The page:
Except it doesn't. I'm an atheist. I don't believe in God. I don't believe God doesn't exist, either, but that's not necessary. An atheist is someone who doesn't believe in the divine. And if you're going to tell me that it takes faith to not have faith... dude, that's just crackers.

 

Re-read lucky's post and mine. Lack of belief either way IS different from belief that there IS no G-d.  


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mobius_thought

mobius_thought wrote:
superlucky20 wrote:

Quote:

Good question. Why DO people believe there is no G-d? Eye-wink

 

Because there is no proof for one. Smile

 

Which is equally rational as me saying "I believe in G-d, because there's no proof He doesn't exist."

*shrug*

To each their own, but if that's all you got, you shouldn't get offended when people say that atheism takes faith, too.

 

Why is this one so hard for people?  I guess he's new so maybe hasn't already seen this one 500 times like the rest of us. 

The burden of proof is on the person making the claim.  The claim is "there is a god" or some form of "there is this particular god."  These are your claims, without giving us real reasons to give them credit, there's no reason for us to believe them or be required to come up with a "positively doesn't exist" claim. 

If I accused you of murder, you probably wouldn't trust my faith in "because i just know you did it!" and demand something to back up the claim.   This isn't different, and this doesn't require faith.


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mobius_thought

mobius_thought wrote:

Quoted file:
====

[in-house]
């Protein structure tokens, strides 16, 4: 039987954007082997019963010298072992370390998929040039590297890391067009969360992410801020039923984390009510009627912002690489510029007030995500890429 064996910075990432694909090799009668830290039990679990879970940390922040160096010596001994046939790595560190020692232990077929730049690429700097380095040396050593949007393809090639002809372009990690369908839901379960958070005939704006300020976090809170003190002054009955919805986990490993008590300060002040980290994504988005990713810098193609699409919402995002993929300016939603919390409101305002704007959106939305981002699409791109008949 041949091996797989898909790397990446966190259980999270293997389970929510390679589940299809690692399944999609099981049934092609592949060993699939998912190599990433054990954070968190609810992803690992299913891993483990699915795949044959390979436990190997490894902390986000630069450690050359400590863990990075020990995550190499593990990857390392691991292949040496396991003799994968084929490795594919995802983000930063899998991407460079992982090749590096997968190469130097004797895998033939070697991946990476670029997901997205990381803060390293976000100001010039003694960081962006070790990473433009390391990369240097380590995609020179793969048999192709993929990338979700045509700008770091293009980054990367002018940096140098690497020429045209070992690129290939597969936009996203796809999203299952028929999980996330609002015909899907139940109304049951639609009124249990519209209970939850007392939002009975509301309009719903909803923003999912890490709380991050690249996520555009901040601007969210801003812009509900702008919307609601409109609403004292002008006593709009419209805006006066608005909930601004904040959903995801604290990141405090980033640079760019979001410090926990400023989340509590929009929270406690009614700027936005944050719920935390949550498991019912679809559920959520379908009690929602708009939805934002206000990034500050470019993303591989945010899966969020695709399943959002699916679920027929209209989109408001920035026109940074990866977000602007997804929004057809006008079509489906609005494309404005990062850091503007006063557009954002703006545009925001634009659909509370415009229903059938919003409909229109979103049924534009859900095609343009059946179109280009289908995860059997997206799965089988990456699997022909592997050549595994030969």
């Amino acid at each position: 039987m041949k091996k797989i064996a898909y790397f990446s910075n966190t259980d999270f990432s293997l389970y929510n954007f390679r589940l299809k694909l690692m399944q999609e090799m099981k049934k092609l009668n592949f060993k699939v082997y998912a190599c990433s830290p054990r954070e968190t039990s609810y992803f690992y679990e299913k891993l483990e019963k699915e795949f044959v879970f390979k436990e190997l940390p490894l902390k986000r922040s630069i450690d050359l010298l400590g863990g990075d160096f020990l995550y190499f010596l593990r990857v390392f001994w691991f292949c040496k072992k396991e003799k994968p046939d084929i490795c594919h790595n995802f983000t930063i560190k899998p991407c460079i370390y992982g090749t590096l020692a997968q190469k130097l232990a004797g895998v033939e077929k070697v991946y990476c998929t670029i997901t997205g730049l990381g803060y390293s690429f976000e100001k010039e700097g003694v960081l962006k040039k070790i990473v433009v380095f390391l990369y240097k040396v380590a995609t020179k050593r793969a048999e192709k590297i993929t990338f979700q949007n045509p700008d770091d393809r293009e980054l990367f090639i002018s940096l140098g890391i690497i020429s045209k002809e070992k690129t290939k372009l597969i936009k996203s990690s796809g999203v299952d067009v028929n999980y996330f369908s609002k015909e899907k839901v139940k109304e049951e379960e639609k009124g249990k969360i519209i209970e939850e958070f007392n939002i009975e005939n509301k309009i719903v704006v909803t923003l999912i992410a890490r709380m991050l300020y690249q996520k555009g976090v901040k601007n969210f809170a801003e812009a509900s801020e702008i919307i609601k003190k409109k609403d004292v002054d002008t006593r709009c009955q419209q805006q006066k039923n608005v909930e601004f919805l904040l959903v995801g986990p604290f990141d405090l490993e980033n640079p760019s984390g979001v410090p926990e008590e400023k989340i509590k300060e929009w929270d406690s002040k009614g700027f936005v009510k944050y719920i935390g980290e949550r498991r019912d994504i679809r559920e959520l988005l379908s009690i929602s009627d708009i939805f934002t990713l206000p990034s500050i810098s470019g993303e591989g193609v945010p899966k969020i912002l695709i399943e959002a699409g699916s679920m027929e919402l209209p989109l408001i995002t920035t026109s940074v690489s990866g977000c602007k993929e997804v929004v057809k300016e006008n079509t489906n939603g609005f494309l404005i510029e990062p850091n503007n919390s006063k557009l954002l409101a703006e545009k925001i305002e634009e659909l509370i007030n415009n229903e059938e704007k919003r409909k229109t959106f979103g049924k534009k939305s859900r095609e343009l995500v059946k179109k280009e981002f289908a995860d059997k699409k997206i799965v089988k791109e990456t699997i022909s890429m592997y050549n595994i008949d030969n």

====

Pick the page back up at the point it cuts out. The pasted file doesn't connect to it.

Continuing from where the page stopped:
Re-read lucky's post and mine. Lack of belief either way IS different from belief that there IS no G-d.

I've read them, including where you say:

mobius_thought wrote:

To each their own, but if that's all you got, you shouldn't get offended when people say that atheism takes faith, too.

You're statement makes the assertion that atheism takes faith. I'm telling you: I am an atheist. I do not have faith in the existance or nonexistance of God. Thus, your statement is blatantly untrue. When presented with this, you claim I'm misreading you. I'm not. You're wrong. Own up to it and move on.

"You've got to remember that these are just simple farmers. These are people of the land. The common clay of the new West. You know... morons." - The Waco Kid


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stuntgibbon

stuntgibbon wrote:
mobius_thought wrote:
superlucky20 wrote:

Quote:

Good question. Why DO people believe there is no G-d? Eye-wink

 

Because there is no proof for one. Smile

 

Which is equally rational as me saying "I believe in G-d, because there's no proof He doesn't exist."

*shrug*